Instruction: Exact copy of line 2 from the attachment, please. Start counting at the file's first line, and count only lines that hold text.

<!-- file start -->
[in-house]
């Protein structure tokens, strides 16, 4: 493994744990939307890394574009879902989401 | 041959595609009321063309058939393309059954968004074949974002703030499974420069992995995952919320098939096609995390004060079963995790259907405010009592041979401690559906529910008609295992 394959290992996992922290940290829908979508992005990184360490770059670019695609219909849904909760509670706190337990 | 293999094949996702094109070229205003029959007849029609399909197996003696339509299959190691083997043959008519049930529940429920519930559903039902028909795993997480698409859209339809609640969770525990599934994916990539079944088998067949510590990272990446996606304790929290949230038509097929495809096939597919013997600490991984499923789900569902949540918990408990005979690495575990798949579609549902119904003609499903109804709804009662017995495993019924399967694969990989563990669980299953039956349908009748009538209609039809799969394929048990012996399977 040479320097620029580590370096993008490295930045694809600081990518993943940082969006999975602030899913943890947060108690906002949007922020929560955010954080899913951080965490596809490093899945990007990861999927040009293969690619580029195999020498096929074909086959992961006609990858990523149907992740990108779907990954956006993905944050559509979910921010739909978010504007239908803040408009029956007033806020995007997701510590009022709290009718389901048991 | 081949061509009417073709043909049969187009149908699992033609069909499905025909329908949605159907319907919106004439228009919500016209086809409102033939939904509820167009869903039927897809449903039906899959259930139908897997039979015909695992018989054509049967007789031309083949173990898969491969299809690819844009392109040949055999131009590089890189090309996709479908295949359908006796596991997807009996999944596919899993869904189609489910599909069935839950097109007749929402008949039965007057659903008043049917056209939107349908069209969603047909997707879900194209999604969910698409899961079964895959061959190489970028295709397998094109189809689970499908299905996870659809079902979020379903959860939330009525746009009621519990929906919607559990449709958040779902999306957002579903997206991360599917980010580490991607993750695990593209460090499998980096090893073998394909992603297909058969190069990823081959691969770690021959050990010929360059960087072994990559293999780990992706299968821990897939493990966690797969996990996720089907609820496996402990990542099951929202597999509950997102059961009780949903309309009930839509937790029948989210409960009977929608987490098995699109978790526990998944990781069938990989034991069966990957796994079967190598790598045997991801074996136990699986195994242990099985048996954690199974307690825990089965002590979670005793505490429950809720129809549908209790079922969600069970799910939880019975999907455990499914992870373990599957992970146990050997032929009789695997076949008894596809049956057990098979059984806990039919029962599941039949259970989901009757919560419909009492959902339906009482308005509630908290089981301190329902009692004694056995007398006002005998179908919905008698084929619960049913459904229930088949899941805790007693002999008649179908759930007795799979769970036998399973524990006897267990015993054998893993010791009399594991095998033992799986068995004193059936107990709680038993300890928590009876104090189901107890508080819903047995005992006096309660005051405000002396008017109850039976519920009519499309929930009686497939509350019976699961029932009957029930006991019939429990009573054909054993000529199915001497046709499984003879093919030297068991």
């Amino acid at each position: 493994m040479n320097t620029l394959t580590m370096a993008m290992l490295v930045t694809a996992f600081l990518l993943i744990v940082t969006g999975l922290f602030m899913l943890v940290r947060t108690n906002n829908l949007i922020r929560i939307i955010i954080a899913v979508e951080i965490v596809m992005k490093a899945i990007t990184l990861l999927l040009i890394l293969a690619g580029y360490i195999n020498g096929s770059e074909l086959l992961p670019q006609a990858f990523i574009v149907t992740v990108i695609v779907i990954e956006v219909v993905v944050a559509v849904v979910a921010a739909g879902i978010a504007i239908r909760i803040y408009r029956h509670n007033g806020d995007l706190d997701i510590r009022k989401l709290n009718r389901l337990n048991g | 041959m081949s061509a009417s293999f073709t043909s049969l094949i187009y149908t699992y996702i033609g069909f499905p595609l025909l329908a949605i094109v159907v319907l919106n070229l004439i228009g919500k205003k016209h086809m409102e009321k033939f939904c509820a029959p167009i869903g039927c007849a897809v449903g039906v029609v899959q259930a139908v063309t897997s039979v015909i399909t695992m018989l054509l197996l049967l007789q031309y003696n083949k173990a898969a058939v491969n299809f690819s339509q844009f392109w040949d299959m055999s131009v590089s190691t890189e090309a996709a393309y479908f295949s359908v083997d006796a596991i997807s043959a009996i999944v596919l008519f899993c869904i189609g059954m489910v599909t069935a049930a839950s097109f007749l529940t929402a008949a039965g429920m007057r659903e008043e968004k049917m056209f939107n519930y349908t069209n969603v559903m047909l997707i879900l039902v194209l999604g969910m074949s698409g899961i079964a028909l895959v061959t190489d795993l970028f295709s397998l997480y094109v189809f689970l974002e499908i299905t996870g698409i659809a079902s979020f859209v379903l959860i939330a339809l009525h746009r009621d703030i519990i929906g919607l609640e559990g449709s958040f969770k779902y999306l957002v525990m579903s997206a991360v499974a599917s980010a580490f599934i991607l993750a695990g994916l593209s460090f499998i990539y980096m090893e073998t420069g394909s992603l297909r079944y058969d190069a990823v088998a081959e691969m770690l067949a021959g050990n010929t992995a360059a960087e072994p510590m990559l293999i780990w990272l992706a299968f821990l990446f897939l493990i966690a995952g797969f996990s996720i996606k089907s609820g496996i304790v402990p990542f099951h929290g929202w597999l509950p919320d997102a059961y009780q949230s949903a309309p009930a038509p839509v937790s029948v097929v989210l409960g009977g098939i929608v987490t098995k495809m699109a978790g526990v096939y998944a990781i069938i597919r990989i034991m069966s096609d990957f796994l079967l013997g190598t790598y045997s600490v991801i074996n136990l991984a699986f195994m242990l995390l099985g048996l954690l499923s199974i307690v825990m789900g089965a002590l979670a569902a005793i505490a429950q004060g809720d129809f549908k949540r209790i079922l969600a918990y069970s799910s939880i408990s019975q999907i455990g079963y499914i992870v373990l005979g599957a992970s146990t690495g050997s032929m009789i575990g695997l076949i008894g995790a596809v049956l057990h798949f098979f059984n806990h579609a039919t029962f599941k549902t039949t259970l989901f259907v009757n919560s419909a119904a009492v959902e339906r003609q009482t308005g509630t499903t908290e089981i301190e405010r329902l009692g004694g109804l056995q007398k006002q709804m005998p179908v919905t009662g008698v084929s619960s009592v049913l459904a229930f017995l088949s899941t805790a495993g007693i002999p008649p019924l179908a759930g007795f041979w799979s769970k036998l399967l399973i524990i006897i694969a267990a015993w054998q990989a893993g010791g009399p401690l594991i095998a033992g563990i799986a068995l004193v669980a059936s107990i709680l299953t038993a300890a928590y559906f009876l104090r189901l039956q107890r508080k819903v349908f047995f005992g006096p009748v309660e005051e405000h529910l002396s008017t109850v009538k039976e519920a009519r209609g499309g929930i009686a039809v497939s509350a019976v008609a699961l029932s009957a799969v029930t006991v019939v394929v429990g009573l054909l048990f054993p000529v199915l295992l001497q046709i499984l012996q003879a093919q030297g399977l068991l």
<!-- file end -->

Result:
């Protein structure tokens, strides 16, 4: 493994744990939307890394574009879902989401 | 041959595609009321063309058939393309059954968004074949974002703030499974420069992995995952919320098939096609995390004060079963995790259907405010009592041979401690559906529910008609295992 394959290992996992922290940290829908979508992005990184360490770059670019695609219909849904909760509670706190337990 | 293999094949996702094109070229205003029959007849029609399909197996003696339509299959190691083997043959008519049930529940429920519930559903039902028909795993997480698409859209339809609640969770525990599934994916990539079944088998067949510590990272990446996606304790929290949230038509097929495809096939597919013997600490991984499923789900569902949540918990408990005979690495575990798949579609549902119904003609499903109804709804009662017995495993019924399967694969990989563990669980299953039956349908009748009538209609039809799969394929048990012996399977 040479320097620029580590370096993008490295930045694809600081990518993943940082969006999975602030899913943890947060108690906002949007922020929560955010954080899913951080965490596809490093899945990007990861999927040009293969690619580029195999020498096929074909086959992961006609990858990523149907992740990108779907990954956006993905944050559509979910921010739909978010504007239908803040408009029956007033806020995007997701510590009022709290009718389901048991 | 081949061509009417073709043909049969187009149908699992033609069909499905025909329908949605159907319907919106004439228009919500016209086809409102033939939904509820167009869903039927897809449903039906899959259930139908897997039979015909695992018989054509049967007789031309083949173990898969491969299809690819844009392109040949055999131009590089890189090309996709479908295949359908006796596991997807009996999944596919899993869904189609489910599909069935839950097109007749929402008949039965007057659903008043049917056209939107349908069209969603047909997707879900194209999604969910698409899961079964895959061959190489970028295709397998094109189809689970499908299905996870659809079902979020379903959860939330009525746009009621519990929906919607559990449709958040779902999306957002579903997206991360599917980010580490991607993750695990593209460090499998980096090893073998394909992603297909058969190069990823081959691969770690021959050990010929360059960087072994990559293999780990992706299968821990897939493990966690797969996990996720089907609820496996402990990542099951929202597999509950997102059961009780949903309309009930839509937790029948989210409960009977929608987490098995699109978790526990998944990781069938990989034991069966990957796994079967190598790598045997991801074996136990699986195994242990099985048996954690199974307690825990089965002590979670005793505490429950809720129809549908209790079922969600069970799910939880019975999907455990499914992870373990599957992970146990050997032929009789695997076949008894596809049956057990098979059984806990039919029962599941039949259970989901009757919560419909009492959902339906009482308005509630908290089981301190329902009692004694056995007398006002005998179908919905008698084929619960049913459904229930088949899941805790007693002999008649179908759930007795799979769970036998399973524990006897267990015993054998893993010791009399594991095998033992799986068995004193059936107990709680038993300890928590009876104090189901107890508080819903047995005992006096309660005051405000002396008017109850039976519920009519499309929930009686497939509350019976699961029932009957029930006991019939429990009573054909054993000529199915001497046709499984003879093919030297068991």